Onion Powder Poisons Poll Pooch

MINNEAPOLIS, July 20, 2022 /PRNewswire/ — It’s summertime. It’s time to fire up the barbecue, toss in your favorite meats or veggies, and show off your cooking skills with your secret spice blend. It turns out that one of those popular summer seasonings, onion powder, can also be an extremely dangerous yet tempting treat for your pet.

“A Costco-sized container of onion powder was accidentally left on the kitchen counter,” explained Sharron Champagne of Hooksett, NH. Although her family’s two dogs, Tsuk and Scotty, were left alone with the onion powder, only Tsuk decided to take the plunge. According to Champagne, “Scotty is smarter than that.”

“Tsuk has been known to steal things off the counter,” Champagne said. “She is extremely focused on food and is always hungry. I swear she can hear a piece of lettuce falling on the other side of the house. Apparently, Tsuk pulled the container of onion powder off the counter and ripped it open. The container was about three-quarters full, and what she didn’t eat she left on her mat.

At first we weren’t too worried because she takes care of so many things and we didn’t know that ingesting onions was so dangerous for pets. After a few days she became lethargic, stopped eating, started drinking more water than usual, and her urine was dark in color. She also started vomiting. That’s when we realized something was seriously wrong.

The Champagne family called the toxicology experts at Pet Poison Helpline, who advised them to take Tsuk to the veterinary hospital after discussing the dog’s signs.

“The amount of onion powder potentially ingested by Tsuk posed a risk of red blood cell damage, anemia and gastrointestinal irritation,” said Dr. Renee Schmid, senior veterinary toxicologist at Pet Poison Helpline. “Major clinical signs are often seen within three to five days of ingestion, so the timing of his clinical signs was consistent with onion exposure.”

Tsuk was taken to the VCA Capital Region Veterinary Emergency and Specialty, and their medical team followed up with the Pet Poison Helpline for treatment recommendations. Once a file has been opened by a pet owner or veterinary professional, all follow-up consultations are included. They were advised to take blood tests, which confirmed that Tsuk’s red blood cell count was extremely low and that Tsuk needed a life-saving blood transfusion. Severe anemia can be detrimental because oxygen transport to tissues and organs throughout the body is compromised, which can lead to serious and life-threatening damage. Blood transfusions in animals require intensive monitoring and care to ensure that dangerous reactions do not occur. They also placed her on an intravenous drip and provided her with additional supportive care, including monitoring her oxygen levels and administering antioxidants.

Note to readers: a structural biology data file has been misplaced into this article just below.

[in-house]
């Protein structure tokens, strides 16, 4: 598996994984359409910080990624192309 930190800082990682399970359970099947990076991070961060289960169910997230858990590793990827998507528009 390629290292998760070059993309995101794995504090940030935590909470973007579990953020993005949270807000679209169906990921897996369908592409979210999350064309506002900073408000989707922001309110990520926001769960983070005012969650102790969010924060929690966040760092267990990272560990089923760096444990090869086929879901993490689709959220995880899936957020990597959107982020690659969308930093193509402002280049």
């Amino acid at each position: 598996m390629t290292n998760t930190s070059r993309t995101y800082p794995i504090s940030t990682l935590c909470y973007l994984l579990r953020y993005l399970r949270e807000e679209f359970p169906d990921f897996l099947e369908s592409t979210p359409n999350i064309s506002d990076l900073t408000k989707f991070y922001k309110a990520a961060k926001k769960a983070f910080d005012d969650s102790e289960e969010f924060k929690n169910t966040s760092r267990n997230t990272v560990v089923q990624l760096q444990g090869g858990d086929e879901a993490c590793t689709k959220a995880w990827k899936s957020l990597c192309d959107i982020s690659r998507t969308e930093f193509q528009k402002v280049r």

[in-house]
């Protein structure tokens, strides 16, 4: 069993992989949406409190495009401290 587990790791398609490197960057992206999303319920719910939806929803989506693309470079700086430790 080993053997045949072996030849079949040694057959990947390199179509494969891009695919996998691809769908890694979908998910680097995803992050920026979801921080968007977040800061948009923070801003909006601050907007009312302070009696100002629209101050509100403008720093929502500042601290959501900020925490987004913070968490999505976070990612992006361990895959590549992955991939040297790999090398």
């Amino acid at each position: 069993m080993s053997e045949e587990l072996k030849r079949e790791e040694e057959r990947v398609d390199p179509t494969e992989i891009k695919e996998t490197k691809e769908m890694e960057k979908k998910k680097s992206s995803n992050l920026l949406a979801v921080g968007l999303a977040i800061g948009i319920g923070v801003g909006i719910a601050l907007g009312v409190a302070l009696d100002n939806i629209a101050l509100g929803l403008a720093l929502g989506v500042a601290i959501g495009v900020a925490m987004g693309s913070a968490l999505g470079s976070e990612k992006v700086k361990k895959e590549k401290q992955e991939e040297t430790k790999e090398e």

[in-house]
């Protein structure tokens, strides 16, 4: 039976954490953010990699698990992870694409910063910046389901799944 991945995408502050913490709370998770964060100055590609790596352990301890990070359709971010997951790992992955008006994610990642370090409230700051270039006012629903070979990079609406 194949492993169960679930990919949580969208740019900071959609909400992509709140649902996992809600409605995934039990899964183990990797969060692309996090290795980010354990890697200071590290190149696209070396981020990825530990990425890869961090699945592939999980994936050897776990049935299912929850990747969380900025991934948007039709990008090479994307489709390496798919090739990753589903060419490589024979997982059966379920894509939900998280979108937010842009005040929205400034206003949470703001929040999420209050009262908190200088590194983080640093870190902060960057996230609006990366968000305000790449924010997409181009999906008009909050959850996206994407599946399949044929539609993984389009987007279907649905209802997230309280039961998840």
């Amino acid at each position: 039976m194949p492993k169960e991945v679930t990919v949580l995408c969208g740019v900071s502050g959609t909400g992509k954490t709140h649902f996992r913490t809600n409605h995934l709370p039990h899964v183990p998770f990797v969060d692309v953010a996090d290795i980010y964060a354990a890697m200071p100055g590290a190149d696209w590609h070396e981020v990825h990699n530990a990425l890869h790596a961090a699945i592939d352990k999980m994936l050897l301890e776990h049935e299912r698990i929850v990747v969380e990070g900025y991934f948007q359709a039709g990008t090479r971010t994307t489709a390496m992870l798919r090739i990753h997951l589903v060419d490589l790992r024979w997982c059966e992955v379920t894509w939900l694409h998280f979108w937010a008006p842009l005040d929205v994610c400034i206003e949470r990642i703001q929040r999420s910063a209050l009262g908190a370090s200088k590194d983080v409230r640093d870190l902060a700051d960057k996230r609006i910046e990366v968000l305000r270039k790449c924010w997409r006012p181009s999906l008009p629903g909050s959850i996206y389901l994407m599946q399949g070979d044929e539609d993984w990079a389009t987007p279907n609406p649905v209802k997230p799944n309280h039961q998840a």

“After three days in the ER and thousands of dollars in vet bills to save his life, Tsuk is now doing great. We are so happy to have made the decision to treat her, added Champagne. “Unfortunately, she still hasn’t learned her lesson. A few weeks after collecting onion powder, I brought home some tulips and left them in the plastic wrapper on the counter. When I came back a few minutes later, she had torn them up. Apparently anything plastic should be released. We now have a very small bottle of onion powder, and when the garlic powder runs out, we reduce that bottle as well. Garlic powder has the same toxin and signs as onion powder but has a narrower margin of safety.

“Fortunately, the Champagne family was able to professionally treat Tsuk for his accidental poisoning, but many families are not financially prepared to handle a similar situation,” Dr. Schmid said. “Our recommendation to all pet lovers is to consider pet health insurance before something critical and costly happens. There have been incredible advances in veterinary medicine, but many these treatments come at an increased cost. We want pet owners to make the best medical decisions for their pets based on their veterinarian’s recommendations, not finances. That’s why we’re proud to partner with Nationwide, who has been protecting pets longer than any other pet health insurance provider in the U.S. In fact, all Nationwide pet insurance policies include 24/7 access to our veterinary professionals.

Creation of a pet poison helpline Toxin Tails to educate the veterinary community and pet lovers about the many types of poisoning dangers that pets face, both inside and outside the home. All animals highlighted in Toxin Tails were successfully treated for poisoning and fully recovered.


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